Chris Mitchell
Jun 12th 2003
I tried WT Burden, also RMC who make the stuff. None of them seemed to know anything about it and therefore could not recommend anybody to do exposed aggregate work. Funny that the RMC website mentions it but nobody knows anything about it! Resin-bonded sounds good but I suspect would be above my £2K-or-so budget, unless somebody knows otherwise...

Chris M

Simeon @ Ronacrete
Jun 13th 2003

Material cost is around £10 - £12 per m² including resin and aggregate. You could lay it yourself or get one of our trained applicators to quote. I would guess they would quote prep and labour (don't hold me to it because every job is subject to inspection and how much prep work is needed before they start to lay) at around £20 per m² labour for this which is a relatively small job (may be big to you!). Remember to add materials to this. Larger areas will be far less expensive per m².

If it's in your price bracket give Steve Taylor at our HQ a ring on 020 8593 7621 and he can help you further.

Good luck - Simeon

Forum Question Melting tarmac - Fiona - Jun 1st 2003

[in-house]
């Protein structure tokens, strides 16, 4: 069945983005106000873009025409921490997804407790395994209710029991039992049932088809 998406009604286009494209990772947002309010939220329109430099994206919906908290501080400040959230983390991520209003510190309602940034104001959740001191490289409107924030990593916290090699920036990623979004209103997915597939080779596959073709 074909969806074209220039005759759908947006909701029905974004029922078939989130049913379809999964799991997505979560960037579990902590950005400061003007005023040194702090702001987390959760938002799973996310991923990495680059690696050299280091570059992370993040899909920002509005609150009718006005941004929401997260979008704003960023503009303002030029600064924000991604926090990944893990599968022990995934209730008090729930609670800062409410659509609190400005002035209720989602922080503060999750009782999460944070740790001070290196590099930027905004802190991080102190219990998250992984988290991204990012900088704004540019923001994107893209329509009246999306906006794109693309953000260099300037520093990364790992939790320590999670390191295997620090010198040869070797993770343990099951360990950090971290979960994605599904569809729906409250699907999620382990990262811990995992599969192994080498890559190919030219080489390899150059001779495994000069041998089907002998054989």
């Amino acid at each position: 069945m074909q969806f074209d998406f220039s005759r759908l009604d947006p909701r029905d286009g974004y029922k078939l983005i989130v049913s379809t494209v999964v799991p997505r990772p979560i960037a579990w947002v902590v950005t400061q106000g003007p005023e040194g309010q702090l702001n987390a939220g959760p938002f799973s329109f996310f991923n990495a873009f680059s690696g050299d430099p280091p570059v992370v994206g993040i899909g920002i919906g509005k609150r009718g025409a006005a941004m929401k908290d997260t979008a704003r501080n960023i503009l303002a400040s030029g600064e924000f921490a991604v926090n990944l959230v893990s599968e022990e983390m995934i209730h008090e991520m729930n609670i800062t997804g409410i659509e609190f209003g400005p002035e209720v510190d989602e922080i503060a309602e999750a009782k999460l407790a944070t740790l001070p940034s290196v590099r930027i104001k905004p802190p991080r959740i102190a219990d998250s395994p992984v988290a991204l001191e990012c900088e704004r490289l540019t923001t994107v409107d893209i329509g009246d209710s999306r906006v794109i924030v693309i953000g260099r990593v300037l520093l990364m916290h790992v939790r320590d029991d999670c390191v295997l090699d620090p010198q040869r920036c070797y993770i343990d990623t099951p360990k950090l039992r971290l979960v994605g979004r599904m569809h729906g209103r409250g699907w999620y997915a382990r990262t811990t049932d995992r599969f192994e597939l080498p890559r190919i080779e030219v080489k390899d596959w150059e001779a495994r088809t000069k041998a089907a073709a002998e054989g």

Our drive was laid three months ago. We experienced early on in unseasonably hot weather when tarmac 'melted' under the pressure of the tyres when the wheels were moved but the car was stationary. The person who laid it said the damage was a result of the hot weather and power steering when the car was stationary. Future damage could be avoided by always ensuring the car was moving, even if very slowly, when the wheels were turned.

The recent very hot weather has meant the problem has recurred, despite no 'stationary' wheel turning.

Is this a standard problem with tarmac drives, or are we being fobbed off with an excuse to cover poor laying. We suspect the latter, especially as our next door neighbours have a drive only slightly older than ours laid by a rival company. They also turn their cars on it and don't seem to have experienced the same phenomenon.